Worried about the effect of cell phone radiation on your childrens already warped brains? Well, if reports are confirmed, a group of scientists at a British University may have accidentally discovered something useful. Apparently there are also improvements for bue tooth thrown in for free.
Scientists at a British university, taking advantage of their research in GPS (global positioning system location-based technology, have reported a breakthrough in antenna design that could result in safer mobile phones.Engineers at Loughborough University's Centre for Mobile Communications Research (CMCR) say their work may yield a new antenna that will reduce cell phone radiation emissions absorbed into the body. The small-scale antenna initially was designed for devices receiving GPS signals from satellites, CMCR head Yiannis Vardaxoglou told NewsFactor. However, the researchers later discovered that the antenna had a low radiation SAR (specific absorption rate)......
A reduction in the SAR of up to 85 percent was accomplished, Vardaxoglou explained, by creating an antenna using helical, or spiral, copper tracks etched into a small ceramic cylinder. The antenna measures about one centimeter in diameter by one centimeter in length. The antenna also has applications for Bluetooth-enabled devices that use short-range wireless connections. Vardaxoglou said his technology would reduce the interference that often plagues Bluetooth networks that connect several devices in an office.
Source: News Factor LINK Discuss Do Mobile Phones Damage Your Health?
JAPAN CONTINUES ITS DOWNWARD SPIRAL
Japanese shares took a pounding on Monday and the Topix index made its biggest percentage drop this year after a weak performance in New York and London sparked a sell-off. Wall Street recovered some poise in Friday's late trade but on Monday foreign investors exited the Japanese market in droves.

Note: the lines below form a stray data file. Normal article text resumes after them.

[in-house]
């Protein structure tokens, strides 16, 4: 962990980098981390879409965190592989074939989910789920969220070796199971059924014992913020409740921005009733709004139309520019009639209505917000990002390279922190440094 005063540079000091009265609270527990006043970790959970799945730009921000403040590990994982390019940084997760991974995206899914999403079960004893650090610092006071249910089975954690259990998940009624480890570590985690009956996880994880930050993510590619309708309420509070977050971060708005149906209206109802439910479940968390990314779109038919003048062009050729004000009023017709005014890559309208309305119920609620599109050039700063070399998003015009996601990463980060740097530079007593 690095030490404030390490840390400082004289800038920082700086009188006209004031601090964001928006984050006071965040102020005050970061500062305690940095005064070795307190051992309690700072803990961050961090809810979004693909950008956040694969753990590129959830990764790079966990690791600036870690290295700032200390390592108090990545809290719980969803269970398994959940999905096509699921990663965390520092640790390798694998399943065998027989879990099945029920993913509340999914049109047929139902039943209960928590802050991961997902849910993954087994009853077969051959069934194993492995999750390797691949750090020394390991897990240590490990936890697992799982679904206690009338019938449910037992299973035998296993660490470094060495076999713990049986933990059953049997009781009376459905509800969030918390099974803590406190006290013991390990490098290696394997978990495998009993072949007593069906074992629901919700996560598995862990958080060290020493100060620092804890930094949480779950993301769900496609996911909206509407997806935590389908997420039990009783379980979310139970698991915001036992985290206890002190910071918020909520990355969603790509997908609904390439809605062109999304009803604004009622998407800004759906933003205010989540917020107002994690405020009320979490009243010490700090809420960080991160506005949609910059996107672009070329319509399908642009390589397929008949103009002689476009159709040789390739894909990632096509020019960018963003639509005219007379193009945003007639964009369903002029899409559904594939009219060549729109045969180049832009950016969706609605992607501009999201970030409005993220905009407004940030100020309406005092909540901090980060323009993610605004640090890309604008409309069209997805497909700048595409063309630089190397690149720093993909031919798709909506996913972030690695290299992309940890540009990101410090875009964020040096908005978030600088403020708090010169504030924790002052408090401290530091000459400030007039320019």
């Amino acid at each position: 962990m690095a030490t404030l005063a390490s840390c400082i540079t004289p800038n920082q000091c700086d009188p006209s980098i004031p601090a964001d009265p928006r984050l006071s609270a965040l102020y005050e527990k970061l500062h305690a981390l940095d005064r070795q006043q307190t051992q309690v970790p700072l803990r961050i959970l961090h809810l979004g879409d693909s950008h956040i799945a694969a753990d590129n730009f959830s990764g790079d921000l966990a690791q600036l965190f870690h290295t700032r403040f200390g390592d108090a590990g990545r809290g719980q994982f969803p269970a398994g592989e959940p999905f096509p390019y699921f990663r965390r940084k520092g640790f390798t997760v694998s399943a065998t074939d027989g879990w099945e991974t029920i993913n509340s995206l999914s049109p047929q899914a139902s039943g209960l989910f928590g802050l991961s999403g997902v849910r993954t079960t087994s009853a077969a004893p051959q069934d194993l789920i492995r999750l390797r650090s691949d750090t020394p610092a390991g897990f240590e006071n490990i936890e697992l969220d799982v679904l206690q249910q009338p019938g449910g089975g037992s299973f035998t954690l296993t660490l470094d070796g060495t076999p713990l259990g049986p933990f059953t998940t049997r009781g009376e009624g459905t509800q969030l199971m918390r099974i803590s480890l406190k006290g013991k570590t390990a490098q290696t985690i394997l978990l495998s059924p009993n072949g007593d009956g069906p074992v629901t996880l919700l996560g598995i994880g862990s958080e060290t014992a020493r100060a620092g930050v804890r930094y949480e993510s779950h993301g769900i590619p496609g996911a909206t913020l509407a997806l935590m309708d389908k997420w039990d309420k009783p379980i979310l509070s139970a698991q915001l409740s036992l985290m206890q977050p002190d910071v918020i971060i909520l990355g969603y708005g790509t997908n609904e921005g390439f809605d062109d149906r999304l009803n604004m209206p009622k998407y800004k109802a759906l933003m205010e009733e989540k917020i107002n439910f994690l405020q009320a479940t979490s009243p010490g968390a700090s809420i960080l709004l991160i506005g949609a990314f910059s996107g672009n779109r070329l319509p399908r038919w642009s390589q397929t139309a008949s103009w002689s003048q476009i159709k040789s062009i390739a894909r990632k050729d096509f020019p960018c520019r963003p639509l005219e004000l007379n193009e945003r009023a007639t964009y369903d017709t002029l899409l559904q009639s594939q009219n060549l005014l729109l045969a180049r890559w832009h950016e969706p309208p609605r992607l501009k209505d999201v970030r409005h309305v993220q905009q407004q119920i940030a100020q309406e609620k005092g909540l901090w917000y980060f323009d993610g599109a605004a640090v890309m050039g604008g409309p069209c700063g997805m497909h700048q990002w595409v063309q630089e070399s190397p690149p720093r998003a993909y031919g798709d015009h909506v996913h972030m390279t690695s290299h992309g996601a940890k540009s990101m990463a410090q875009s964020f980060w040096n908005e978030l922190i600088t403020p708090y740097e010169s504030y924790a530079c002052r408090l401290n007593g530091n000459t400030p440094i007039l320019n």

The Nikkei 225 stock average fell 2.3 per cent to 10,644.11 and the more comprehensive Topix index fell 2.7 per cent, its worst one-day drop this year, underscoring the jitters that have hit Tokyo.
Foreign investors were net sellers on Monday, as all sectors declined.
The markets had appeared to ignore a two-notch downgrade of Japan's debt rating by Moody's and focused on expectations of a mild economic recovery. Foreign investors piled back into the Japanese market and were net buyers for eight consecutive weeks from the third week in April. This fed the notion that Japanese shares were no longer following the US lead.But doubts about the strength of the US economy after weak data last week and about a recovery in technology and telecoms stocks spread to Japan and darkened the outlook for the country's export-driven economy.
Disappointment with a government anti-deflation package also helped push shares lower on Monday. Traders said the market was sending a signal that Japan's second set of anti-deflation measures since February lacked effective plans to simulate domestic demand.Mr Lambert of JP Morgan added: "The Japanese market has peaked around May or June for eight of the past 10 years, so we may have seen the peak already, which doesn't bode well."
Source: Financial Times LINK
So, just when you thought it was over...........
CLASS ACTIONS SPREAD TO SPAIN
I always had the feeling that the 'pelotazo' of Spain's national champions in Argentina would end badly, now the wrath of Argentina's angry masses seems to be reaching back into the belly of the would be behemoth:
Almost 1,000 Argentines have launched a class action suit in Madrid against Santander Central Hispano, Spain's leading bank, demanding the restitution of savings that have been frozen in Argentina since the devaluation of the peso in December.
The lawsuit, which will receive its first hearing next month, will seek to establish whether parent banks are legally responsible for their foreign subsidiaries. It is the first lawsuit of its kind in Spain, and as such, is likely to be followed closely by the country's fledgling multi-nationals."The customers of Banco Ro and Banco Francés thought they were putting their money into Spanish banks," Mr Hernandez (the lawyer presenting the suit)says. "Santander and BBVA made active use of their brands in order to generate confidence in their Argentine subsidiaries. Advertising for fixed-term deposits at Banco Francés carried the phrase 'with the backing of the BBVA Group', while Santander used its logo on Banco Ro products.
Mr Hernandez argues that as international banks, Santander and BBVA should be obliged to repay its Argentine depositors in Spain if they are prevented from doing so in Argentina. "This is a lawsuit about the scope of globalisation," the lawyer says. "It wants to establish the responsibilities of global companies towards their customers, wherever they may be."
Source: Financial Times LINK